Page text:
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The Interactive Team

The Interactive Team’s tips to handling responsibility

This week our Managing Director of The Interactive Team, Gilles Baudet, is taking a very well deserved break. Naturally on Friday about a million things were popping up, but as my colleague Stacey pointed out, the holiday wasn’t just for Gilles, it was for his family, so it went ahead – much to his wife’s relief no doubt.

Now, even though The Interactive Team is very much built around Gilles own ability to drive the business forward, it doesn’t stop just because the boss is away. In the meantime the Glasgow HQ is being handled by one of our Campaign Managers, Joel, who, pending promotion will be launching our branch in Birmingham.

I grabbed Joel for 5 minutes inbetween his duties and asked him what its like stepping up to the plate, and shouldering the responsibility of running the branch on his own, this is what we discussed.

 

“Its exciting, it gives you an opportunity to prove yourself” he said instantly.

Wasn’t he scared of the responsibility, I wondered out loud.

“No, Gilles has been personally training me for a while now, so I’ve learnt what is expected of me and what it takes. He wouldn’t have left me in charge if I couldn’t do it.

The biggest challenge while Gilles is away is being prepared for everything – but I’ve learnt to have a plan A, B, and C because in this business there’s always something that can happen.”

 

This goes back to that old adage – proper preparation prevents – well, you know the rest. It’s a hallmark of this company to be hyper prepared. We have a Dropbox full of learning material to help not only our Events Team, but our Management Team too. With daily management meetings and training sessions, it is beyond crucial to be prepared for every question, every outcome, every possible thing that could happen. We work in the moment, live data uplinks mean live decisions, which equals live results, results that directly effect our clients – and our customers too, and so without proper preparation anything could happen.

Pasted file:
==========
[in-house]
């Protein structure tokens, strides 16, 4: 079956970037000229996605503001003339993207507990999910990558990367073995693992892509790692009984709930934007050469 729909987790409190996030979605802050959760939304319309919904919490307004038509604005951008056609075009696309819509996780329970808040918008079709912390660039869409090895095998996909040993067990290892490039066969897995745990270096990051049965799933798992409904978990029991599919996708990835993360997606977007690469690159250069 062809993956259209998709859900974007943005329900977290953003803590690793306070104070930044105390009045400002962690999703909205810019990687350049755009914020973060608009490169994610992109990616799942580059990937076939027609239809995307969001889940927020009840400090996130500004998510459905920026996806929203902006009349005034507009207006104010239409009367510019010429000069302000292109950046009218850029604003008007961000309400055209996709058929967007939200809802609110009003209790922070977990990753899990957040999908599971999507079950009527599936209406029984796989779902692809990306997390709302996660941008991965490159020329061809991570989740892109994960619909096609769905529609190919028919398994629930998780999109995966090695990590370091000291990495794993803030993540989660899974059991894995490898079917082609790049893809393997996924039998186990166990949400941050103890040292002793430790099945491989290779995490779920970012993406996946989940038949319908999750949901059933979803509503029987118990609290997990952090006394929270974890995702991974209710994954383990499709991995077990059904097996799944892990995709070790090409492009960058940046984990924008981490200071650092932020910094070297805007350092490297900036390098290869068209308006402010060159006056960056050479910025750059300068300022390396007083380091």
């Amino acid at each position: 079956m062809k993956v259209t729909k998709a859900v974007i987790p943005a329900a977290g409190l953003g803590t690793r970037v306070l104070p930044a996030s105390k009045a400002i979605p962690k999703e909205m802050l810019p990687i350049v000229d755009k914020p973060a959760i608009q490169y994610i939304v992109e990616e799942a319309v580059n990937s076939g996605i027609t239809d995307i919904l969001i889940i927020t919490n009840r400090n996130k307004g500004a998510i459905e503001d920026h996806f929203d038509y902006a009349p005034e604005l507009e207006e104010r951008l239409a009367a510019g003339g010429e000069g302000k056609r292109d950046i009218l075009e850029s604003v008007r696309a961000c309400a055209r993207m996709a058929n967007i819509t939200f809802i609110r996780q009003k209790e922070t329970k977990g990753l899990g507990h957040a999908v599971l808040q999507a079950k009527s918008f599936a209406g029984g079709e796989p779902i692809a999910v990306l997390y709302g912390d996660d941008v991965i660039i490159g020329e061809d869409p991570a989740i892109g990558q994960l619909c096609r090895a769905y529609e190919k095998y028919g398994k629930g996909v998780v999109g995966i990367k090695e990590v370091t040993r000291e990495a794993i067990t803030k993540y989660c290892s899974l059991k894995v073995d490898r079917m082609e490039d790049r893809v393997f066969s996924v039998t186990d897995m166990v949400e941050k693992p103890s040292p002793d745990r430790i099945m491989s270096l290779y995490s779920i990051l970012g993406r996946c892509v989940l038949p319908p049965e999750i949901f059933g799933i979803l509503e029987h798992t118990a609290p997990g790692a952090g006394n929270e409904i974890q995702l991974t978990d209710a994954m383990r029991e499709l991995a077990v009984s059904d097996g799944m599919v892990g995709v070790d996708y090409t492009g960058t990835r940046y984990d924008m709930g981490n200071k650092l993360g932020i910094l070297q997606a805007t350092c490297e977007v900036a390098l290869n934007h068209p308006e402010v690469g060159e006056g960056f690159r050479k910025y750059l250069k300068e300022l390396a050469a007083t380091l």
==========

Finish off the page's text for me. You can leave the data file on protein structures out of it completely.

“When you’re running an office,” Joel says, “its important to set the tone, and the bar, high so people know what your standard is – when people are looking to you for an example they’ll do 70% of what you do right and 200% of what you do wrong”

Whether I agree with those statistics or not, he has a point – and I don’t like those odds.

“Everything you do has to be above and beyond of normal standards,” Joel says of coping with that responsibility. That sounds pretty tough I say, “doing all the easy things correctly, that’s the hard part,” Joel laughs.

While Joel might have been having a laugh, again, he has a point. Leadership is a myriad of smaller tasks that goes together to make a larger whole. While each task in and of itself might seem inconsequential or be fairly easy or simple to perform, each action has an impact on the people around you, and each one has to represent The Interactive Team at its best.

With that kind of responsibility stacking up I wondered what Joel’s goals for this week were, personally and for The Interactive Team.

“I guess what I’m most looking forward to is proving to Gilles I’m ready to open the Birmingham branch” he replies.